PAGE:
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The undo command feels a bit random. Sometimes it undoes massive chunks, sometimes tiny changes. How is the cut-off point determined?

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1 Answer 1

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It undo the last command (e.g. i, c, d).

The insert (i) command can indeed be either:

  • rather large if you type a long text without leaving the insert mode or
  • rather short if you just make a small change and leave the insert mode or use the right or left arrow to move the cursor.

In insert mode you you can type Ctrlgu to split the insert operation and create shorter undo chunk.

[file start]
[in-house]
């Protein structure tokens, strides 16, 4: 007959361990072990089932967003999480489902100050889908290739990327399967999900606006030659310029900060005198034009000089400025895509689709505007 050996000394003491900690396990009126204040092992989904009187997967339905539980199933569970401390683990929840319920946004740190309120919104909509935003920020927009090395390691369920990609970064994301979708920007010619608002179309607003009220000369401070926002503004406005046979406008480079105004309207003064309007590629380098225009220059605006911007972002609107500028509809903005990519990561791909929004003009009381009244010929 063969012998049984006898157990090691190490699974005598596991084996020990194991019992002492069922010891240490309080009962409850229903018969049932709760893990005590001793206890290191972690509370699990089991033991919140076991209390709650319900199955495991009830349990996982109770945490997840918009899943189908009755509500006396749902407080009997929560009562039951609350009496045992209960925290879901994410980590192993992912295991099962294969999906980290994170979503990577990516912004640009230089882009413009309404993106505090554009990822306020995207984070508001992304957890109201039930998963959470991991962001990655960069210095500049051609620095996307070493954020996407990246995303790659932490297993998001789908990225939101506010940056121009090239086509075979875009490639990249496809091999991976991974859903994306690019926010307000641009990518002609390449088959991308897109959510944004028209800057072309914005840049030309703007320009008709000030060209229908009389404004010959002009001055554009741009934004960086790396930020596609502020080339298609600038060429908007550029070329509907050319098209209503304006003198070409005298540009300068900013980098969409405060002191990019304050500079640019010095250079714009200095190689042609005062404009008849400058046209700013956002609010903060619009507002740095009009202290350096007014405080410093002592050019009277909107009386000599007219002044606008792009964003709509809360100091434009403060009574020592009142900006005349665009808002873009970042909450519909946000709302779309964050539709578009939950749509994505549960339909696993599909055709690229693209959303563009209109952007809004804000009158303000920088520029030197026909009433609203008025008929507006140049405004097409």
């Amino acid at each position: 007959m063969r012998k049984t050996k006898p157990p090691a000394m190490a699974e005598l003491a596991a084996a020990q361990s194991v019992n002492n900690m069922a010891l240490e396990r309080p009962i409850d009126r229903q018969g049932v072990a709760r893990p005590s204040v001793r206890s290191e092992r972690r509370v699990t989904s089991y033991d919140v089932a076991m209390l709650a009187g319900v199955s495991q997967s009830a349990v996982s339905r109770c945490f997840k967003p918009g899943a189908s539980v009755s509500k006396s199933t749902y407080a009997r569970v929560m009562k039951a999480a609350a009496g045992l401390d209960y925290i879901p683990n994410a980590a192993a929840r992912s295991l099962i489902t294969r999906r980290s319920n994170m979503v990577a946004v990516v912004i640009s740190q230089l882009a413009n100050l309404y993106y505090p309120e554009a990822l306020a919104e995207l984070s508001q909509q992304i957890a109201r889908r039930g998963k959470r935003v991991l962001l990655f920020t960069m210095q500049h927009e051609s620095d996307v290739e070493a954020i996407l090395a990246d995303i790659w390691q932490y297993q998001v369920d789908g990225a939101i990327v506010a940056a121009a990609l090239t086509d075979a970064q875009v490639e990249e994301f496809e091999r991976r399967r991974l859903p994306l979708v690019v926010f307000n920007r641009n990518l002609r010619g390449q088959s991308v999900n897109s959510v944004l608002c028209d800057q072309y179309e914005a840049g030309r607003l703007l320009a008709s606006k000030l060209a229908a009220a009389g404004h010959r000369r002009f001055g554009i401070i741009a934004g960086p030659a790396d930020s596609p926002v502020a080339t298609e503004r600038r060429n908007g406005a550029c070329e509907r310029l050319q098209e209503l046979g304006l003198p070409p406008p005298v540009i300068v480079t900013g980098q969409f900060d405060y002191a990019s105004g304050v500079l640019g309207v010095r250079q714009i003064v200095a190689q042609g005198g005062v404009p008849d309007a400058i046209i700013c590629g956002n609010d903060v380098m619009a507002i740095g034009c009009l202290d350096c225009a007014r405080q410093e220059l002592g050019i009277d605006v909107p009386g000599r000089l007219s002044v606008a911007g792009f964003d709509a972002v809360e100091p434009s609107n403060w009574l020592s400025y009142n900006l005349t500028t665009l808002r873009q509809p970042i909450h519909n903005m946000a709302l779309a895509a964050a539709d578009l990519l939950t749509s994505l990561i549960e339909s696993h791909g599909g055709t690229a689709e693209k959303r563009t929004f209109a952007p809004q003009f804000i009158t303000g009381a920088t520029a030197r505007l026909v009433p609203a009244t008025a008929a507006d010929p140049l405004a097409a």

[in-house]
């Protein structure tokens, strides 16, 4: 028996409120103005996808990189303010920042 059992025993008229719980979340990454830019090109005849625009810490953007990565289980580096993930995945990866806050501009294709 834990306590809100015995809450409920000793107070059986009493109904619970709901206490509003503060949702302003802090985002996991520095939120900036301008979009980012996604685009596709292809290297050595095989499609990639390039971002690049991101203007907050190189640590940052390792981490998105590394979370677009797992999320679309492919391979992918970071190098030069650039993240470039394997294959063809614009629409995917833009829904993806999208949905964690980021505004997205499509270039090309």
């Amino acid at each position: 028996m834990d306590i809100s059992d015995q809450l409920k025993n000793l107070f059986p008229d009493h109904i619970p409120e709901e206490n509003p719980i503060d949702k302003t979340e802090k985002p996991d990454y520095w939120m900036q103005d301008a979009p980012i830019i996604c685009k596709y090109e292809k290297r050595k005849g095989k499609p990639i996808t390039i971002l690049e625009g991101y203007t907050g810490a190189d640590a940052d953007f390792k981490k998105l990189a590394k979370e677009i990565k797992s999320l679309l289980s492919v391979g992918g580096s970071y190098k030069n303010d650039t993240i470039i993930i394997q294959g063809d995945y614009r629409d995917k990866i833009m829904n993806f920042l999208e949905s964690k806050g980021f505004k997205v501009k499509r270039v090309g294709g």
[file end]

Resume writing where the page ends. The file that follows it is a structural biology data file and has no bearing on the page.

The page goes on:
On the opposite you can type CtrlgU right before the right -> or left <- arrow to avoid to split the insert operation and make a longer undo chunk.

Somes add the following mapping in their .vimrc file to make sure every words inserted in insert mode are in their own undo chunk.

:inoremap <space> <C-g>u<space>

But the recommended Vim way is to leave insert mode after each "meaningful" operation.

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  • 5
    I'm not personally a fan of the <space> thing; really, the idea is to leave insert mode when you pause (i.e., make hitting <esc> a habit). cf. :help undo-blocks, :help :changes, :help change.txt
    – D. Ben Knoble
    Jun 22, 2022 at 16:19

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